Removing squatters from property

15 Replies

I am looking for some advice on the best way to remove squatters. Is it better to file for eviction or to file for ejectment? Also, will I be able to sue the squatter for the back rent that I could have collected and damage caused to the property and HOA fees for them living there? Thanks in advance for your advice. Also, how much capital is required to formally do an eviction?

@David G.

Nice to see you participating in the forums ... and the small step forward of dropping one of your frequent {stuffed} keywords from your post.

The handling of a squatter vs a tenant will undoubtedly differ with jurisdictions, so the ultimate advice is to consult your legal counsel on the matter.

The crucial distinction - at least here - that that a squatter had no legal right to be at the premises and is essentially in trespass / illegal possession of the property.   This {often} means it is easier to {or your sole option is} have them ejected from the property.  Where there is no contract for rent, there is no real chance of a small claims (or a civil suite) awarding you back rent (unless the squatter is really a tenant who is overholding).   Seeking an award of compensation for damages may stand a better chance of success ... collecting, on the other hand, is bound to be the real challenge.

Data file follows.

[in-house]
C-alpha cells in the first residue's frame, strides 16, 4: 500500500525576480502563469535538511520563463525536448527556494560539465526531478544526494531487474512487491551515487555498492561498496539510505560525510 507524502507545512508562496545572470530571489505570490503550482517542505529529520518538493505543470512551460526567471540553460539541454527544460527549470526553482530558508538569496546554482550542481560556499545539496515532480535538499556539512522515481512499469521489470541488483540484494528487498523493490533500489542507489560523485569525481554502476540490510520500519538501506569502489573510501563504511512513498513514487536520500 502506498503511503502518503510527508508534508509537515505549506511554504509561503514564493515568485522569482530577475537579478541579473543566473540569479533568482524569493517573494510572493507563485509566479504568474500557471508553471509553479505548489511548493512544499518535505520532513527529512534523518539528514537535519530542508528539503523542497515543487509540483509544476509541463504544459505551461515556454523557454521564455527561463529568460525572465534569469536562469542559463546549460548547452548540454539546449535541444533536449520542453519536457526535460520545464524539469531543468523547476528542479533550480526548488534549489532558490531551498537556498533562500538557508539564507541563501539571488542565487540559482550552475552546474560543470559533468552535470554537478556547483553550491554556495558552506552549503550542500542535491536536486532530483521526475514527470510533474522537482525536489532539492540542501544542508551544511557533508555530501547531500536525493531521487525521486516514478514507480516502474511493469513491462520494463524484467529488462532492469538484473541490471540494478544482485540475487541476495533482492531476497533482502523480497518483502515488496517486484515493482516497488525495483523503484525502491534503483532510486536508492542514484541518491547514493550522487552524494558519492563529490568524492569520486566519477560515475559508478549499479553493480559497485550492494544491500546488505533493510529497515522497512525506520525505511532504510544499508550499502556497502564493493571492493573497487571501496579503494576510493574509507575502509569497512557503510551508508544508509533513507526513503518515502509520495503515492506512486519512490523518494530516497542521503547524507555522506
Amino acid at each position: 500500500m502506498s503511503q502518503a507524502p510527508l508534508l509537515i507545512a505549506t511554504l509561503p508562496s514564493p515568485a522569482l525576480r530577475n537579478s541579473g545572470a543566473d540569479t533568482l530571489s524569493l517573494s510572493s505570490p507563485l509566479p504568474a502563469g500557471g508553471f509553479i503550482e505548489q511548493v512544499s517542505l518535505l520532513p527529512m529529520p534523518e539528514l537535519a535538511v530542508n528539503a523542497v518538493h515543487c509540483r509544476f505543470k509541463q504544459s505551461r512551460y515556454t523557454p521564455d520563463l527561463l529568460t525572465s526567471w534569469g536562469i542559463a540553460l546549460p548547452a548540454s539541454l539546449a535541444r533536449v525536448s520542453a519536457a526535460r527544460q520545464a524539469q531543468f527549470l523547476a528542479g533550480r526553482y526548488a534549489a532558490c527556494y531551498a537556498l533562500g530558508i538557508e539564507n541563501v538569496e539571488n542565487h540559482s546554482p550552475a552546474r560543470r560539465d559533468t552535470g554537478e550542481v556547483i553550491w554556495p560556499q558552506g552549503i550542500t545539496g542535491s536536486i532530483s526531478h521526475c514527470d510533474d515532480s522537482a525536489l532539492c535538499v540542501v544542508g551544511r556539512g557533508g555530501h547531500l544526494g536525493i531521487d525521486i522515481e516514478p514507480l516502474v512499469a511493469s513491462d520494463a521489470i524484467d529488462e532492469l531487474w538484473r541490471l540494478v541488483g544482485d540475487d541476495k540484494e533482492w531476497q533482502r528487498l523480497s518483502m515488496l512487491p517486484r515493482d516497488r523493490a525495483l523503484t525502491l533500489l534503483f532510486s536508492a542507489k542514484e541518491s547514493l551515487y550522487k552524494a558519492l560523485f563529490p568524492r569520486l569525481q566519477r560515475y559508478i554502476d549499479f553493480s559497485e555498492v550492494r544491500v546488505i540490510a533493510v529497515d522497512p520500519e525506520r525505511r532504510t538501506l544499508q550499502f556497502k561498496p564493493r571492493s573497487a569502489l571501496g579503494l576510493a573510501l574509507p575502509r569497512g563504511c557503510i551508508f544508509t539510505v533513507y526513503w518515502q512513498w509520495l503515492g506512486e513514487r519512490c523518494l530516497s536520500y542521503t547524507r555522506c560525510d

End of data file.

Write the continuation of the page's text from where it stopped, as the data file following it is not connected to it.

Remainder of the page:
@Roy N. I already spoke with my attorney. He suggested ejectment would be the correct approach as there is no lease and it is not a holdover tenant. However, I was looking for someone with experience in the matter that could tell me about their story and what they recommend for personal experience. I know if I speak with an attorney they are just going to recommend something that maximizes their fees.

@David G.

In Las Vegas, squatters are know issue. Best way is to inform your local police. You should call your local PD and give your name and address of squatters. Be ready to prove ownership with recorded deed. Also, be ready for squatter to give every excuse and even come up with a fake lease. If you have old lease of previous tenant, and dates of move in and move out, would help. 

Meet police at apartment, with proof documents.

Terry

@David G. I'm not an attorney. But assuming your property is in Philadelphia, and the squatter does not have a lease, then your only option is Ejectment proceedings thru Common Pleas Court. If your squatter was under a lease agreement, you would be able to file eviction proceedings in Landlord Tenant Court (Municipal Court). Unfortunately, ejectment proceedings tend to drag out much longer than L/T cases. Regarding damages, if you were able to get some sort of financial judgement, the chances of collecting on it would be close to zero. Your focus should be getting the squatters out asap at the least possible cost to you. Have you considered cash 4 keys? If not, try that first. If that doesn't work, then hire an experienced L/T attorney to file suit asap. Good luck.